Some change at our Alma Mater CBG:

F+W Publications Associate Group Publisher, Sports and Pop Culture Jeff Pozorski has announced the promotion of Comics Buyer’s Guide Editor Maggie Thompson to Senior Editor and Comics Buyer’s Guide Managing Editor Brent Frankenhoff to Editor. The changes were effective as of Jan. 1.

“Maggie and Brent have both actively and professionally shared their hobby knowledge with fans for years,” Pozorski said. “Their respective interests complement each other, making a stronger editorial package overall. These promotions reflect their contributions to Comics Buyer’s Guide and its affiliated products.”

Thompson has been CBG’s Editor since Krause Publications (now a division of F+W Publications) acquired The Buyer’s Guide to Comic Fandom from the publication’s founder, Alan Light, in 1983. From 1983 to 1994, Maggie co-edited the paper with her husband Don. Often noted as one of the founders of comics fandom, Thompson has supported the hobby all her life, receiving Diamond Comic Distributor’s Lifetime Fandom Award in 1991 and the Bob Clampett Humanitarian Award in 1995 and being named Friends of Lulu’s first “Woman of Distinction” in 2004.

“Being named ‘Senior Editor’ is a nifty tribute,” Thompson commented, “as I enter my 25th year at the helm of the longest-running magazine about comic books. I should point out that the title has nothing to do with so-called ‘senior moments’ and everything to do with the deference paid me by … Hmmm. Well …” She paused. “Never mind. I guess that deference thing is overrated, anyway.” She laughed.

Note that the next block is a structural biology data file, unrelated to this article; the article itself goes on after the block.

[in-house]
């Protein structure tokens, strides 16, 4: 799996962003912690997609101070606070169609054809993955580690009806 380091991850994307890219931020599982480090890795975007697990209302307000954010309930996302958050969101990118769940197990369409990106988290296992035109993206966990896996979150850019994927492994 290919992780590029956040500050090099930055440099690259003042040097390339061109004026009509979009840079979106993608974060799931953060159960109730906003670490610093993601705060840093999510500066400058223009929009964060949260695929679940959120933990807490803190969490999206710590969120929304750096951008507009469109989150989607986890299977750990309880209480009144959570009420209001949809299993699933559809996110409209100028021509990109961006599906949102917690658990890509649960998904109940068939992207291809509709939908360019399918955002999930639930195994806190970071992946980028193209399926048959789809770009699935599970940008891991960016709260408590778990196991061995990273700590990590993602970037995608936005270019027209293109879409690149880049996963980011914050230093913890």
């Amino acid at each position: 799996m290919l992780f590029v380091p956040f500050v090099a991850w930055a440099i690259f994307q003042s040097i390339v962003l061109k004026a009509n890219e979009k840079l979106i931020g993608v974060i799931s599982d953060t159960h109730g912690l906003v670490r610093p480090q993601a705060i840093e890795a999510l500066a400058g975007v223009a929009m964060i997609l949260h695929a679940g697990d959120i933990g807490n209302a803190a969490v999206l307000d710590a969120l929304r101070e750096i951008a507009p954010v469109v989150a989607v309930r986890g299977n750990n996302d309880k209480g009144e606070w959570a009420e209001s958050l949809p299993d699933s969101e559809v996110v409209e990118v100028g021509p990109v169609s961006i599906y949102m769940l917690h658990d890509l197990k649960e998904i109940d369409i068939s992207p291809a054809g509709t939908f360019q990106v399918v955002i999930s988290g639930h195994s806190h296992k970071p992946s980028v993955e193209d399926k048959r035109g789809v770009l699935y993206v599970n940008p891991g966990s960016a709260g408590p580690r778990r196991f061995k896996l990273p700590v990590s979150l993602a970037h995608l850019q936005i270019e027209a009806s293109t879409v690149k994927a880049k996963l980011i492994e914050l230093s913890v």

Congrats to our long suffering editors, and more in the link.


  1. CBG used to be a very important publication, but in the early 1990s it clearly made a conscious descision to minimize coverage of “bad news” about comics. As ad sales dwindled it played to the publishers more and more until it largely became a product placement vehicle and an uncritical cheerleader for the comics industry. CBG used to be a forum where industry professionals would argue about current issues affecting the industry. Today it is silent on such issues. When publishers screw writers and artists, no word of it appears in CBG. When Crossgen began its slow yearlong death rattle and slide towards ultimate bankruptcy, all CBG printed about Crossgen were press releases about the wonderful things Crossgen had in the works. Everywhere except in CBG you could learn the latest Crossgen gissip (which unlike some gossip, was actually true). Even after Crossgen collapsed there was no article examining what had gone wrong with the company, just a little squib about how Crossgen had closed its doors. Instead we get things like an entire issue of CBG extolling the virtues of CGC (one of its advertisers). Back in the 1980s The Comics Journal used to criticize CBG for being a shill for Marvel and DC. I felt that at the time this was an unfair exaggeration. But lo and behold, little by little it came true until today CBG is really no different from WIZARD (which is frequently criticized for doing the same things CBG routinely does). It is impossible to get a true overview of the comic book industry today by reading CBG. Twenty years ago it was one of the only places to get the unvarnished news about the comics industry. The publication is as different now as night is from day even though it has the same publisher and editor. What happened to CBG didn’t happen overnight, but it did happen and its toothless reporting marginalizes it completely from the industry as it exists today. If it wasn’t for the internet and the news sites found here, the emptiness that CBG has become wouldn’t be so paintfully obvious, but this change began before the Internet became the source for breaking news. CBG abandoned their responsibikity in this area long before it was exclipsed by the Internet.